If you ask my daughter how having a brother with Asperger’s most affects her, she will talk about how awkward it is socially.  For four years they attended the same school.  For three of those years, we still did not have a diagnosis for him.  In sixth grade, he was finally diagnosed with Asperger Syndrome.  Despite extensive disclosure about Ben’s situation and in-service for the staff and students, friction among Ben and his classmates continues.  Ben’s behavior was disruptive, odd, and scorned by most of the kids in the school.  Many of the kids asked my daughter if she really even liked her brother.  Put into uncomfortable situations like this left my daughter resenting Ben.  (She would probably use much stronger words here.)  Inviting friends over was stressful for her and just provided further opportunities for others to ask her more questions about her brother’s strangeness.  She is very embarrassed by his behavior and feels it has affected her social status at school.  This year they will both be in the high school.  She is still uncomfortable with his public behavior.  Hopefully the school will be big enough for them to feel separate from one another.

When Ben was young, we had a wide circle of other families we gathered with at times.  Ben’s actions were fairly well accepted by them most of the time.  However, he was rarely invited over to play with friends.  His impulsive actions were often viewed as intentional on his part.  I had no way of justifying his behaviors (Ben had not yet been diagnosed), but I sensed that his behavior was not ill-willed.  I suspected that he was responding to some unspoken fear or over stimulation.  Our family coped by having Erin go to friends’ houses frequently.  We also did not entertain other families at our house.  The family stress level was maintained more easily with fewer outer distractions.

Now that both kids are teenagers they lead very separate but adequate social lives.  It is still awkward for my daughter to have friends over, but more often than not, Ben is at a job site or with a friend.

A child with autism is likely to have a limited number of foods he will eat.  Sensory issues seem to be the main culprit.  Textures and tastes rule the child’s ability to tolerate certain foods, often making mealtime a real test of wills.  Couple that with the socialization issues that are a hallmark of autism, and assumptions about dinnertime being a chance for quality family time together can fly out the window.

Many years ago I stopped cooking just one meal for dinner.  By age 3 or 4 my AS son Ben’s tolerance for a variety of foods was severely affected by a diet he was put on for multiple food allergies.  Whatever he ate, he became allergic to.  As we watched our son become rail-thin on the doctor’s diet, we as parents decided to let him enjoy the foods he loved most again and deal with the consequences.  Every night he wanted pasta.  As a family we could not tolerate such a mono-diet, so I started preparing two meals for dinner every night.  Pasta still remains a staple of Ben’s diet today, at age 16.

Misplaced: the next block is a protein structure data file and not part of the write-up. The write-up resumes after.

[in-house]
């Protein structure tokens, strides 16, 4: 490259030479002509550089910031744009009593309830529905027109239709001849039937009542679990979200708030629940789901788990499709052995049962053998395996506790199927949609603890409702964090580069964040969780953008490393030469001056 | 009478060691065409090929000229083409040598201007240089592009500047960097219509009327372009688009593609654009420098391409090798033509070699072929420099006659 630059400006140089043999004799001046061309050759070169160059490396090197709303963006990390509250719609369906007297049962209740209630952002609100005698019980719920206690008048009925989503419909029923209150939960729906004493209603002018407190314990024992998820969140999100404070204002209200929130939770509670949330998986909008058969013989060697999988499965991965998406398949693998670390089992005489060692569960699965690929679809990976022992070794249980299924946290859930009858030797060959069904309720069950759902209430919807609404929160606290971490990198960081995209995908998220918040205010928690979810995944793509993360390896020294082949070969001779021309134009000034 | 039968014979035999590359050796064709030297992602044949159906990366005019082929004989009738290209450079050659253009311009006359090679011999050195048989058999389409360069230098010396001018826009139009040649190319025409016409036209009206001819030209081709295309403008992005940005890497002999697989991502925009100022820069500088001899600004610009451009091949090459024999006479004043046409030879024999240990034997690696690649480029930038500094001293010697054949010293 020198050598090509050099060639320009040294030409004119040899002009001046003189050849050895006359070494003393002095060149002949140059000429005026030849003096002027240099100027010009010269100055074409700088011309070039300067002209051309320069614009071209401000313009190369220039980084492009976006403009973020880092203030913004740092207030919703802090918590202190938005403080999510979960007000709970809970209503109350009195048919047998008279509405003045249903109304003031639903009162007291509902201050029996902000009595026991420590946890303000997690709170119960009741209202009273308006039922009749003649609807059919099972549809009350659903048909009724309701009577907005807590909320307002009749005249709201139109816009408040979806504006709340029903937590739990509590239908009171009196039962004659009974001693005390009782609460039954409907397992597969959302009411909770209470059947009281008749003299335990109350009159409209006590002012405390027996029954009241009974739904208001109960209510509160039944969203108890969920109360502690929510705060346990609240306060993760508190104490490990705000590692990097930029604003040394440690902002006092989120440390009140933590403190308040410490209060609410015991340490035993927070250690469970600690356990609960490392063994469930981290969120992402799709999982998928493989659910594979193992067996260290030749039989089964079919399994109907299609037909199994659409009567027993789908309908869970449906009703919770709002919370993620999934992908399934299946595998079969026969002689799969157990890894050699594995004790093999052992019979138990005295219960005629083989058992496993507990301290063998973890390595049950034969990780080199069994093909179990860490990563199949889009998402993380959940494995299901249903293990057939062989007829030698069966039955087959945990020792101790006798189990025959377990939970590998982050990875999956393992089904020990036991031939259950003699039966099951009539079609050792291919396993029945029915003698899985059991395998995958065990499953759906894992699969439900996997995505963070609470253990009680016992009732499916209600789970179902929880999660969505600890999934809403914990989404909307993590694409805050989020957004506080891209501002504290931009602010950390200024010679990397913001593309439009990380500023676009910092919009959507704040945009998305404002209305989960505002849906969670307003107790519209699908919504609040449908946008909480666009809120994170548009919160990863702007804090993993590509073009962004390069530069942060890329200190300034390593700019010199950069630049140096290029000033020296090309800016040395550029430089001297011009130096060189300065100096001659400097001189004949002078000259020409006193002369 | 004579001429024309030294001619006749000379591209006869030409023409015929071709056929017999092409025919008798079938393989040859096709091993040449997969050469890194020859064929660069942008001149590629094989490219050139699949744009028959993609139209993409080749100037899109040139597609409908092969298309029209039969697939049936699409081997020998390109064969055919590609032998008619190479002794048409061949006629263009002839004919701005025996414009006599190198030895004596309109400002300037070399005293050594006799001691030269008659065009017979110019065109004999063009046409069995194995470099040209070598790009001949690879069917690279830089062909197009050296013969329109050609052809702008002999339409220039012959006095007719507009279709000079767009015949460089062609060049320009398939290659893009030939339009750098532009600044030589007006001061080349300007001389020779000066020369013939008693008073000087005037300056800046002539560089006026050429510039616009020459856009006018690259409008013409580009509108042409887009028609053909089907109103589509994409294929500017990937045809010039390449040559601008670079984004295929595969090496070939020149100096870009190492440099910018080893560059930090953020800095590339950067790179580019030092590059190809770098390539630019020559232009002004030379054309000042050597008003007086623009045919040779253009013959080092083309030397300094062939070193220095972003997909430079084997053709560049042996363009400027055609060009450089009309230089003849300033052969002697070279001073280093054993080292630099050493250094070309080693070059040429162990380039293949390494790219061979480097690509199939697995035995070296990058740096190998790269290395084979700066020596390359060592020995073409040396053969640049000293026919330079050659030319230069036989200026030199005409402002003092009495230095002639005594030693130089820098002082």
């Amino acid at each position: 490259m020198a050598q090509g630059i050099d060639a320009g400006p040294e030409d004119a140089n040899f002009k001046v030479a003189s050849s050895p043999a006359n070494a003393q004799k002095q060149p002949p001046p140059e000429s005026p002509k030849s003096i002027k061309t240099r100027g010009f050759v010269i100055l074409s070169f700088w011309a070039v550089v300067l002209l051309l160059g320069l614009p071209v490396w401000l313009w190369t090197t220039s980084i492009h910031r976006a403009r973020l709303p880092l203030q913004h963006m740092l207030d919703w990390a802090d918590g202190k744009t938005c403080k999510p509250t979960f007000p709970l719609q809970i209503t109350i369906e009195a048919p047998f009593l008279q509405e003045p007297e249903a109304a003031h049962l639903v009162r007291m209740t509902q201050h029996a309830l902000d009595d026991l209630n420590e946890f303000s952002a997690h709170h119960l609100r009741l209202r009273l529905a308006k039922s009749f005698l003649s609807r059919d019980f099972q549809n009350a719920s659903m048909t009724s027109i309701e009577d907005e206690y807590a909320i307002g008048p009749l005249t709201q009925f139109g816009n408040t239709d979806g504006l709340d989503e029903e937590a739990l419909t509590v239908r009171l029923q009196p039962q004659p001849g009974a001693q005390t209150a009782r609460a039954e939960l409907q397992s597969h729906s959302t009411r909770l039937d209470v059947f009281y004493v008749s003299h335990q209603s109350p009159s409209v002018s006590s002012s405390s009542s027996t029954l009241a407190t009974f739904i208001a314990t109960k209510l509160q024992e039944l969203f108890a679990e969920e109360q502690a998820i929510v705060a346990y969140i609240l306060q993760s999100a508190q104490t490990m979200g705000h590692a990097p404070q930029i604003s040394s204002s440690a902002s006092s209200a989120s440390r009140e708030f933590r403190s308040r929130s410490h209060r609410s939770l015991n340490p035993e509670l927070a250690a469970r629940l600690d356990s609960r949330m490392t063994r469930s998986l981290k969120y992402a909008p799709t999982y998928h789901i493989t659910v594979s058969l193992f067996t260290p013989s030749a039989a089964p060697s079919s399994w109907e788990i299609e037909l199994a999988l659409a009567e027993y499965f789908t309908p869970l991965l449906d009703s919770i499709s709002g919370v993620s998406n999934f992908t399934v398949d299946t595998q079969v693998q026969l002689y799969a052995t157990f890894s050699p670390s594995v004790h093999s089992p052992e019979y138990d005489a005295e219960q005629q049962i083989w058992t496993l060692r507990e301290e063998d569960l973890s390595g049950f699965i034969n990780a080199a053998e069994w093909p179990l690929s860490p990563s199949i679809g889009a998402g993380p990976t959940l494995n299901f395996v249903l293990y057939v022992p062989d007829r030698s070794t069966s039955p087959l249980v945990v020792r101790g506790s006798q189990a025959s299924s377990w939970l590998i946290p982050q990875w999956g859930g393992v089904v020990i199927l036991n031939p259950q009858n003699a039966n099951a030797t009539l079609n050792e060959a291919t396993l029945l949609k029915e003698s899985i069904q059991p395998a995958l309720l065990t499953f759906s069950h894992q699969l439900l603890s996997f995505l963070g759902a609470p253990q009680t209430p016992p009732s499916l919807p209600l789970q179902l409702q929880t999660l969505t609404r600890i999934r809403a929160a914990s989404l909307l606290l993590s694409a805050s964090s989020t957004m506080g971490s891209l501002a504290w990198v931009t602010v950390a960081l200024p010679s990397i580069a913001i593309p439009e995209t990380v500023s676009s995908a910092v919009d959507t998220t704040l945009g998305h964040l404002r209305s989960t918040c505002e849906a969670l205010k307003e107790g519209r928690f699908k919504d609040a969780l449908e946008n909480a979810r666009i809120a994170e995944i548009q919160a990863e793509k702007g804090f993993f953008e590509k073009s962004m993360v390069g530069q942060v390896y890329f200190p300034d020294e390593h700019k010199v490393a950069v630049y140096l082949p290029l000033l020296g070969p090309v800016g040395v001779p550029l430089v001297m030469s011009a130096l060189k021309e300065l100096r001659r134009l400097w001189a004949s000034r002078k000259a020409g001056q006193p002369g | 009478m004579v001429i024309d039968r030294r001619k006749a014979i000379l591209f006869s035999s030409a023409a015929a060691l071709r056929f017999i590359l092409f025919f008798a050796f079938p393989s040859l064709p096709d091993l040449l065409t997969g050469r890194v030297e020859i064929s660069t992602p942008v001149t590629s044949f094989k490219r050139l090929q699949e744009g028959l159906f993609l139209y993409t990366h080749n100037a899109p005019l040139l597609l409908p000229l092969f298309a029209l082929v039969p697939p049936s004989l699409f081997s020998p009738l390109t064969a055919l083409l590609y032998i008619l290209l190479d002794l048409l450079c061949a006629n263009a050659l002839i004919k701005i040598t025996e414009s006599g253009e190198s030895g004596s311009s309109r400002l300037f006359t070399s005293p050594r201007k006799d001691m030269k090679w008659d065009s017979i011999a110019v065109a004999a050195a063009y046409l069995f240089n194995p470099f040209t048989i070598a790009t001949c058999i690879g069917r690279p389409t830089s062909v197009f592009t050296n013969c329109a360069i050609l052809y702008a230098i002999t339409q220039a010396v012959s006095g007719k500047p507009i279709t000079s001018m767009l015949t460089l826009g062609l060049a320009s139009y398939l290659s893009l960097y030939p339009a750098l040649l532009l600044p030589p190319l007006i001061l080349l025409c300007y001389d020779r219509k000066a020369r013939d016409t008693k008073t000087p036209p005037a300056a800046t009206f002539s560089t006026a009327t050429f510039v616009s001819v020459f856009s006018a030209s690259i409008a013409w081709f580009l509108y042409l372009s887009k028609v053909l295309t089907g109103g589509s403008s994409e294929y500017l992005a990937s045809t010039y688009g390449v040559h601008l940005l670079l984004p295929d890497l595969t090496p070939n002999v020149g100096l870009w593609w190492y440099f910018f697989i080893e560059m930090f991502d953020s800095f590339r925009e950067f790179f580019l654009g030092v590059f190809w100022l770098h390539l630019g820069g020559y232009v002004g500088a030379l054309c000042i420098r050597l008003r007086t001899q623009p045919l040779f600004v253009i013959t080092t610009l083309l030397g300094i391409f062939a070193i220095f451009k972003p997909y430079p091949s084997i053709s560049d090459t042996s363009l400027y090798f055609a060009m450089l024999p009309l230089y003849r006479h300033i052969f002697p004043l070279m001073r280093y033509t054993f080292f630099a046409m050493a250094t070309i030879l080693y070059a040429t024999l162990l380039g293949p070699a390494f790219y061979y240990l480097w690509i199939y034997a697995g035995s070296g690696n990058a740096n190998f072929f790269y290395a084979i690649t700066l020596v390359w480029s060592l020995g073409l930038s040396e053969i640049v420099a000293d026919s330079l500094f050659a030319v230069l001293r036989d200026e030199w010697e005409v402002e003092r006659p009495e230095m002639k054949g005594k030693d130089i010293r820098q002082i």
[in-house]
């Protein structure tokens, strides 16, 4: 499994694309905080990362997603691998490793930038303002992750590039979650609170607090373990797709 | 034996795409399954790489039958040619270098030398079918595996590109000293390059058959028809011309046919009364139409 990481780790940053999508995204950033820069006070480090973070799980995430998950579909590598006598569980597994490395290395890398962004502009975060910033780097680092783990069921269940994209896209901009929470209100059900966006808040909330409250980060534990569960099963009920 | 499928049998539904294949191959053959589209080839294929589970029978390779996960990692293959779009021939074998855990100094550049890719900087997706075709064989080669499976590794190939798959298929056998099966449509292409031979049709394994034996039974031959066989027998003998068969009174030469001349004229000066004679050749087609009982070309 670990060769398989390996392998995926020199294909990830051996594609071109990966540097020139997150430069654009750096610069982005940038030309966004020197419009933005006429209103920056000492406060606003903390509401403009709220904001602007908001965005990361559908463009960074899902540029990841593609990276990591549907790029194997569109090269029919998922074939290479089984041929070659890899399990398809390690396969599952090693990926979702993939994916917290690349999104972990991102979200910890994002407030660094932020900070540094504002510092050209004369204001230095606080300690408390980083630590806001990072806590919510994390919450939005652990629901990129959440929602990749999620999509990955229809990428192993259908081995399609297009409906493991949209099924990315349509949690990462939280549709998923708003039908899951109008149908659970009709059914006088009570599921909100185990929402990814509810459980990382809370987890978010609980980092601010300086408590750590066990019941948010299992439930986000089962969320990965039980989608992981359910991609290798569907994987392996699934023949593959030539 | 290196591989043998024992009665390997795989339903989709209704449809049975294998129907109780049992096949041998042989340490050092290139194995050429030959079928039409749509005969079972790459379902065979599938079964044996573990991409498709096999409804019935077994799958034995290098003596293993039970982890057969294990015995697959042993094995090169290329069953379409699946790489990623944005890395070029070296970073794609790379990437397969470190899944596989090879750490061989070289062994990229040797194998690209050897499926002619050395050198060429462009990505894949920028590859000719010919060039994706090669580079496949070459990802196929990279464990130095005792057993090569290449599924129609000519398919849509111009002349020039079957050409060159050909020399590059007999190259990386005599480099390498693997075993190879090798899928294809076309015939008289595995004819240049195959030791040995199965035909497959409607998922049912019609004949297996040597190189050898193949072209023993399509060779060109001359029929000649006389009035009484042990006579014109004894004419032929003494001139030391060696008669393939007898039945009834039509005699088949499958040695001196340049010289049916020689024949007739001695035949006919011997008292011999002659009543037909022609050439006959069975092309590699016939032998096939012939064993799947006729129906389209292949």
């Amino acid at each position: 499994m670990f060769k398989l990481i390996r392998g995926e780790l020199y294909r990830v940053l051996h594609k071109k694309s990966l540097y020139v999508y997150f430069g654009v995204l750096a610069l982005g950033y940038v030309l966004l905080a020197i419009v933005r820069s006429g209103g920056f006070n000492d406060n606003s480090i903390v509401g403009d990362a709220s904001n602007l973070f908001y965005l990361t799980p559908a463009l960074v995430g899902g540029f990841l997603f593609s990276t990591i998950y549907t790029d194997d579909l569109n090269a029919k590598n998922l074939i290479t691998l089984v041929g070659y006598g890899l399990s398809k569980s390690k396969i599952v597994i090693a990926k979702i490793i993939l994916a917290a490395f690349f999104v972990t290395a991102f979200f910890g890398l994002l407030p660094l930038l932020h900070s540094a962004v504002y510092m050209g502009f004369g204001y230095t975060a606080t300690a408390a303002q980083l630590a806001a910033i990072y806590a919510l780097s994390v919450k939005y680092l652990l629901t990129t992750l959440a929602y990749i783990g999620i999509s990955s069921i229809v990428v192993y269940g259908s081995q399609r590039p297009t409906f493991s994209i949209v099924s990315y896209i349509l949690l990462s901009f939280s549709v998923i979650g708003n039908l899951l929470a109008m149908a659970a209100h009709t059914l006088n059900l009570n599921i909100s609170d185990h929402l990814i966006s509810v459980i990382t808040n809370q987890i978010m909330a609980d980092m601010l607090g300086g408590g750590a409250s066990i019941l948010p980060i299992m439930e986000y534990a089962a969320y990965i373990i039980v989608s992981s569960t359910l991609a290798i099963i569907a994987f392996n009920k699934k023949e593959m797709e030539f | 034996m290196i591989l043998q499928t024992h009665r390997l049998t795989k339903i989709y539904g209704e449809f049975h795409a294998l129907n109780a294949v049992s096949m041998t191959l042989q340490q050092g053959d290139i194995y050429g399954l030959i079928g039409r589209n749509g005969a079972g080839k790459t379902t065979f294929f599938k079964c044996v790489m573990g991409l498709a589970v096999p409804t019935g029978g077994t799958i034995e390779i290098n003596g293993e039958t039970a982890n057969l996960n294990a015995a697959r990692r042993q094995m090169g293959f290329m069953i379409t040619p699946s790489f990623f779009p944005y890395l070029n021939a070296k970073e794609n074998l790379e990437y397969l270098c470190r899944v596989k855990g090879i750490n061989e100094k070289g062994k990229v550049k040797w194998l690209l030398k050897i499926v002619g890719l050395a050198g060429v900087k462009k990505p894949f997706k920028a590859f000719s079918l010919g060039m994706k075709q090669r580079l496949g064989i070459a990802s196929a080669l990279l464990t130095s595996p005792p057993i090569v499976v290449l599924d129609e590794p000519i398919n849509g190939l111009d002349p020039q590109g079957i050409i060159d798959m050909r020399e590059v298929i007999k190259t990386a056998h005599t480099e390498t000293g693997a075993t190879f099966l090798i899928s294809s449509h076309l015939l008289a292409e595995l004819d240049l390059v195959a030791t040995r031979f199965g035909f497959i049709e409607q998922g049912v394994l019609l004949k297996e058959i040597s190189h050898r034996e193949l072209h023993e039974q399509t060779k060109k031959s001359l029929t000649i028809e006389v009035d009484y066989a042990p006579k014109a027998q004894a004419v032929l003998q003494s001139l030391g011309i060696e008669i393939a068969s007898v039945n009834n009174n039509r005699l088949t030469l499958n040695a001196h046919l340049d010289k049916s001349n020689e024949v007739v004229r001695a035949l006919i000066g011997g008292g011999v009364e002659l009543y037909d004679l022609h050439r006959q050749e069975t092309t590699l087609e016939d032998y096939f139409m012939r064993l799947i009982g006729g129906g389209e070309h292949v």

Several years ago I let go of Expectation #2 – dinner is eaten as a family.  At our house, the family dinner was NOT working.  Ben’s inability to carry on pleasant conversation created tension; foods were too hot, too cold, or too close to one another.  His younger sister’s stories about her day were met with his sarcasm and belittling.  Ben had no friends, no stories to tell of his own.  He wanted to be in front of a screen (TV or computer), not sharing the day’s events.  My daughter resented his interruptions which led to fighting, stress, and often, tears.  I decided that my expectations had to change.  In order to maintain strong relationships with each of my children (and my sanity) I no longer insisted that we all eat together.  My daughter and I now eat together, most often the same foods.  For the most part, Ben eats on his own at his computer – his link to the world and his source of relaxation.  Meals are less contentious; my daughter gets a chance to share her day with me without disdainful looks and comments from her brother.  Surprisingly, Ben usually joins us once or twice a week on his own accord.  My quality time with Ben happens mostly in the car or in his room.  These settings are more relaxing and therefore he is more apt to talk to me.

Getting a diagnosis helps everyone in the family.  Getting professional counseling to sort out differences in parenting styles, expectations and to deal with the need to ‘blame’ someone is also critical.  Often, once a diagnosis is made, relatives with similar quirks or behaviors may become more evident.  Sometimes just identifying these individuals creates a sense of acceptance of autism/AS and re-establishes some degree of normalcy for a family.  As the opening quote suggests, when we plan a child, we get a child.  The mystery lies in who they are, not what they are.  It is who they are that helps weave the tapestry for their family.

In the end, love is what bonds families together.  Living with a child with autism/AS may create some extremely challenging moments.  It tests our ability to be flexible in our thoughts, our actions, and our dreams.  It demands that we reevaluate core beliefs and develop new ones, if we are to survive happily.  Our unconditional love for one another is what pulls us through the hardest times.

In closing, I would like to share an experience my daughter had at the close of music camp this year.  Attending was a boy who she was sure had Asperger’s.  On the final day they talked about the struggles he had been experiencing in school, particularly in middle school.  The isolation and social ostracizing he described reminded her so strongly of her own brother’s struggles that she was moved to tears.  Despite the years of frustration and anger that my daughter had felt towards her brother’s autism, it had planted in her the seeds of compassion and they had grown so that she was deeply affected by this boy’s story.  Her life will be forever enriched by the compassionate spirit that has blossomed within her.  Perhaps our ‘family’ has not been that bad after all.


Recommended reading:  And Don’t Bring Jeremy, by Marilyn Levinson

Anne Patterson lives on the coast of Maine with Ben (16) and Erin (14).  She is self-employed as a tutor, massage practitioner, and a writer.  She is currently a graduate student working towards an M.S. in Education.

Ben is self-employed as a computer specialist.  The high school hires him in the summer to work on their 200+ computers.  Oh, and yes, he is a junior in high school.

Erin is a freshman in high school.  She is very active in music (trumpet) and theater.  In the summer she works as a deckhand on a ferry boat.

This article originally appeared in the November-December 2002 Autism Asperger’s Digest, and is used by permission of the author. The bios are from that time.